By Arnold Kling
Jonathan McCarthy and Richard W. Peach, two economists at the New York Fed, agree with me that there is no housing bubble.
we see that the adjusted rent-to-price ratio is not at a level that suggests a home price bubble exists. Instead, the period when this ratio was quite low was in 2000, but the other factors in the market (including the strong income gains at that time) prevented prices from falling. With the subsequent decline in interest rates, the ratio is now at a level in the upper part of its historical range.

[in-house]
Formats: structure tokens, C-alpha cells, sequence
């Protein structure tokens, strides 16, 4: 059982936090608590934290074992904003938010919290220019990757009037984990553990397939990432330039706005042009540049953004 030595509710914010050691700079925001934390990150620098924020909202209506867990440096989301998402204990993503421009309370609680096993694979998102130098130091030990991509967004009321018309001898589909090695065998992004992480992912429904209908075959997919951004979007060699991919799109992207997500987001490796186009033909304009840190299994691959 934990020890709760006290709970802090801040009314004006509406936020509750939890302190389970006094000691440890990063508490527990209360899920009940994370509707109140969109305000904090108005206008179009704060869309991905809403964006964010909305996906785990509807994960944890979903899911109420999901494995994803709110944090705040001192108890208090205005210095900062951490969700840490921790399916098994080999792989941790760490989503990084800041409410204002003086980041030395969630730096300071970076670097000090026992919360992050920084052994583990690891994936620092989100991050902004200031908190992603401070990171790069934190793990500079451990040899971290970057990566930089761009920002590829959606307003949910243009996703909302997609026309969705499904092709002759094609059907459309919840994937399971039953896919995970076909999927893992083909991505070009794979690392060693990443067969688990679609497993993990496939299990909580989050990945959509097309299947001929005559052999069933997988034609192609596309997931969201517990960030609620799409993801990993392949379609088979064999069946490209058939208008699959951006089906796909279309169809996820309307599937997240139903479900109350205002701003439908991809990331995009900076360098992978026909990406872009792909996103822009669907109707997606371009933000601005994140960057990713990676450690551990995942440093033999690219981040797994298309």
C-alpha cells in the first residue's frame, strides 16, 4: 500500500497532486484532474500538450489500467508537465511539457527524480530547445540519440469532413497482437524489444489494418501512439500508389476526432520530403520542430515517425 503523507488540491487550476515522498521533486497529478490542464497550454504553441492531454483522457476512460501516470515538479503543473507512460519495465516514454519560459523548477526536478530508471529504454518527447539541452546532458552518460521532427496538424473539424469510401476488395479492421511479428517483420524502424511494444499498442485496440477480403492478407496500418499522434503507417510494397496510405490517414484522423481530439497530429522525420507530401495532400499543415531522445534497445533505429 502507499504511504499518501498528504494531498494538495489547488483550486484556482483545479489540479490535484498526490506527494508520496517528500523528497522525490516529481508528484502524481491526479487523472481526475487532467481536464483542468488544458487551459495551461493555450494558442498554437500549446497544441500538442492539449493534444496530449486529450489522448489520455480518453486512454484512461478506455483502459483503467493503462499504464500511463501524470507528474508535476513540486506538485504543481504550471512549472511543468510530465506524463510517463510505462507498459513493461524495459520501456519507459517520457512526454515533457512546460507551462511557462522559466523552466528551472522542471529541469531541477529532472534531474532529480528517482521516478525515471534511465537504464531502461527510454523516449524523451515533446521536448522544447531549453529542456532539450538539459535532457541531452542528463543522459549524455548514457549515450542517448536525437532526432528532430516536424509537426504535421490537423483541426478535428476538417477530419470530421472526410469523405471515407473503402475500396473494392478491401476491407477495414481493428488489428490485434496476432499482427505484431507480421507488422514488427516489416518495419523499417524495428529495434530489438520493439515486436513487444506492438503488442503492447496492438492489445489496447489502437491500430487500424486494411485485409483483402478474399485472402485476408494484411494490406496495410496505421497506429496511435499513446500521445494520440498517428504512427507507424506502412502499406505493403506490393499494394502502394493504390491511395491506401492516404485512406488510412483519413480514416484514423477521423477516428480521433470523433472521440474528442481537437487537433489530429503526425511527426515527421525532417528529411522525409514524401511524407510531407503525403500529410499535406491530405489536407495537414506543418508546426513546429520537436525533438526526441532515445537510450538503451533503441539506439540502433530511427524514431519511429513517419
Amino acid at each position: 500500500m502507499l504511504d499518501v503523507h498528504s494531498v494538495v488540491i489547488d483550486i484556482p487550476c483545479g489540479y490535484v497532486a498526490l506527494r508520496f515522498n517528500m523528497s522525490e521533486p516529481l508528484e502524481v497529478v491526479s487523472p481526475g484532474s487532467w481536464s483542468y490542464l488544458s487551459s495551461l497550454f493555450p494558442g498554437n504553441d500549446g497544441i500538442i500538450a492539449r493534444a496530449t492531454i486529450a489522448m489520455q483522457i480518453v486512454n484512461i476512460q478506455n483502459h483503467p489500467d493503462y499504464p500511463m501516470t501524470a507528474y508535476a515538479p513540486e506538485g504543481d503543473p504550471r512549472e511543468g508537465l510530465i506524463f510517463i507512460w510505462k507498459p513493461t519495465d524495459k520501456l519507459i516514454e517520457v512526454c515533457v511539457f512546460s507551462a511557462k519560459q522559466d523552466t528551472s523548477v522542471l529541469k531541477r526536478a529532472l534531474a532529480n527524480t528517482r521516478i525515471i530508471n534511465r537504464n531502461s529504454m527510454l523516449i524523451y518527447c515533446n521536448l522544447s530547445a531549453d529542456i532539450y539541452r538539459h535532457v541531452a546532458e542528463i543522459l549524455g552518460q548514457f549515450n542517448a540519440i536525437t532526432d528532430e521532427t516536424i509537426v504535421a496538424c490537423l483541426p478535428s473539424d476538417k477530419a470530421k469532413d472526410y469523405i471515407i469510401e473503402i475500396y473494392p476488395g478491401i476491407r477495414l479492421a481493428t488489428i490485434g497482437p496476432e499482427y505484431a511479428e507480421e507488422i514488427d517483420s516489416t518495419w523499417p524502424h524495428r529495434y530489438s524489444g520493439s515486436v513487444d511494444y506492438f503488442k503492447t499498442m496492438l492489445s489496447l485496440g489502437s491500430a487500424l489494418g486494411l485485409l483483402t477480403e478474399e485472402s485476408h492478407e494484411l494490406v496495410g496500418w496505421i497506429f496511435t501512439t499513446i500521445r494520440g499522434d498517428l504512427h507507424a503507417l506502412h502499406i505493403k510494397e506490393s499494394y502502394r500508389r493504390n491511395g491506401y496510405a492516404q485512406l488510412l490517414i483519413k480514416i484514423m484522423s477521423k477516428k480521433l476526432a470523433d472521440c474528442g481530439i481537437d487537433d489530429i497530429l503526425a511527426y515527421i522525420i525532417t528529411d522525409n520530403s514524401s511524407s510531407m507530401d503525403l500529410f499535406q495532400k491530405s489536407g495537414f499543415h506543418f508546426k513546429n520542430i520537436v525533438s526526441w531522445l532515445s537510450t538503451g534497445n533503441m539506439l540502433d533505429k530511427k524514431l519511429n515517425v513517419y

They make the case that high home prices are driven more by higher incomes and lower interest rates than by expectations of further price appreciation. Thanks to Steven Antler for the pointer.
For Discussion. The ex post rental cost of owner-occupied housing for the past five years has been quite low, because of house price appreciation. Assuming that going forward the rental cost returns to something more normal, what will be the consequences?